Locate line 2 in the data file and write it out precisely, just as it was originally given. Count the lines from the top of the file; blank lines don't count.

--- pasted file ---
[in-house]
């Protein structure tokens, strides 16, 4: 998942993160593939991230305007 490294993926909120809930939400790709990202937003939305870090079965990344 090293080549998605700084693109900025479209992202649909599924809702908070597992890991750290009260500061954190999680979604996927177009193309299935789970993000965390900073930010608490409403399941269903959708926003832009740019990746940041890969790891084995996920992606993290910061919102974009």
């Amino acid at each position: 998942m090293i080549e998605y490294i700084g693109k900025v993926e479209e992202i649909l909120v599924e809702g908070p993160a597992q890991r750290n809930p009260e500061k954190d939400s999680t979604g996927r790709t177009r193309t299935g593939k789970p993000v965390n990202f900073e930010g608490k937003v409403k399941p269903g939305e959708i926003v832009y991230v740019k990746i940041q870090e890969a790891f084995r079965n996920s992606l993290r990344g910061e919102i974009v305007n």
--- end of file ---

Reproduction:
């Protein structure tokens, strides 16, 4: 998942993160593939991230305007 490294993926909120809930939400790709990202937003939305870090079965990344 090293080549998605700084693109900025479209992202649909599924809702908070597992890991750290009260500061954190999680979604996927177009193309299935789970993000965390900073930010608490409403399941269903959708926003832009740019990746940041890969790891084995996920992606993290910061919102974009």